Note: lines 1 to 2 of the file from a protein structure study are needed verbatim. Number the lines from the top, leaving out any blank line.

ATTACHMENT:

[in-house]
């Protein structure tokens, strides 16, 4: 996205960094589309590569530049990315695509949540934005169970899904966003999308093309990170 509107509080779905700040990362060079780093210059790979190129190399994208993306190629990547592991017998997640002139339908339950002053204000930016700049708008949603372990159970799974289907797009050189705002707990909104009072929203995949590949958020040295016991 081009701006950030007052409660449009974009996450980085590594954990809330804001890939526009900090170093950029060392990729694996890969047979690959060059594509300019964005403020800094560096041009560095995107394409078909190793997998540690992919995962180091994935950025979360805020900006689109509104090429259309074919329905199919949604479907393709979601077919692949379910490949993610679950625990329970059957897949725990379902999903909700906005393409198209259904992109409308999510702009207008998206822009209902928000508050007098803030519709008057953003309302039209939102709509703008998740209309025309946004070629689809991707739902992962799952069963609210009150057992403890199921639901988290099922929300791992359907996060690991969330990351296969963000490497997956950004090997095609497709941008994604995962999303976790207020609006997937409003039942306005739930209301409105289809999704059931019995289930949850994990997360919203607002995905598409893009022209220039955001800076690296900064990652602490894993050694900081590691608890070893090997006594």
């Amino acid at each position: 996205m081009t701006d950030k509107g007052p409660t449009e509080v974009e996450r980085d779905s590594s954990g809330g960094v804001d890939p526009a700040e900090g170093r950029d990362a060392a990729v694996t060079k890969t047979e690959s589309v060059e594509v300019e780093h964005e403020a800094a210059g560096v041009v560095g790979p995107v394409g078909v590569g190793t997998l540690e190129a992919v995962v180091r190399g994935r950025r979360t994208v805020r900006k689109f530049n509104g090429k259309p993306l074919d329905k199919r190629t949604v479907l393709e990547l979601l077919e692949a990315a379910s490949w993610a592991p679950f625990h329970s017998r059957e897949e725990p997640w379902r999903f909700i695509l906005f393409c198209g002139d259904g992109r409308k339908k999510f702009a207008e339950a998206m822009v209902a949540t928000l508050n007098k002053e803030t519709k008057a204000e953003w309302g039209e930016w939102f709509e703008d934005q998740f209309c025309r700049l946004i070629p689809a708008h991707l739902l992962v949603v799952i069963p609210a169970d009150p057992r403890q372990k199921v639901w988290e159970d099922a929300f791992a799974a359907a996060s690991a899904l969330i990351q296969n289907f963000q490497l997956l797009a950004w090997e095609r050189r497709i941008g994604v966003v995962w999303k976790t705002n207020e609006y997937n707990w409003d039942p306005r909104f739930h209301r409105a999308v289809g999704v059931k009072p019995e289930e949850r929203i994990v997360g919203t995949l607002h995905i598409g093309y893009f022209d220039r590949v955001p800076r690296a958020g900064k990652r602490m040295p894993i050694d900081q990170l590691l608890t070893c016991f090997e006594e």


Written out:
[in-house]
């Protein structure tokens, strides 16, 4: 996205960094589309590569530049990315695509949540934005169970899904966003999308093309990170 509107509080779905700040990362060079780093210059790979190129190399994208993306190629990547592991017998997640002139339908339950002053204000930016700049708008949603372990159970799974289907797009050189705002707990909104009072929203995949590949958020040295016991 081009701006950030007052409660449009974009996450980085590594954990809330804001890939526009900090170093950029060392990729694996890969047979690959060059594509300019964005403020800094560096041009560095995107394409078909190793997998540690992919995962180091994935950025979360805020900006689109509104090429259309074919329905199919949604479907393709979601077919692949379910490949993610679950625990329970059957897949725990379902999903909700906005393409198209259904992109409308999510702009207008998206822009209902928000508050007098803030519709008057953003309302039209939102709509703008998740209309025309946004070629689809991707739902992962799952069963609210009150057992403890199921639901988290099922929300791992359907996060690991969330990351296969963000490497997956950004090997095609497709941008994604995962999303976790207020609006997937409003039942306005739930209301409105289809999704059931019995289930949850994990997360919203607002995905598409893009022209220039955001800076690296900064990652602490894993050694900081590691608890070893090997006594």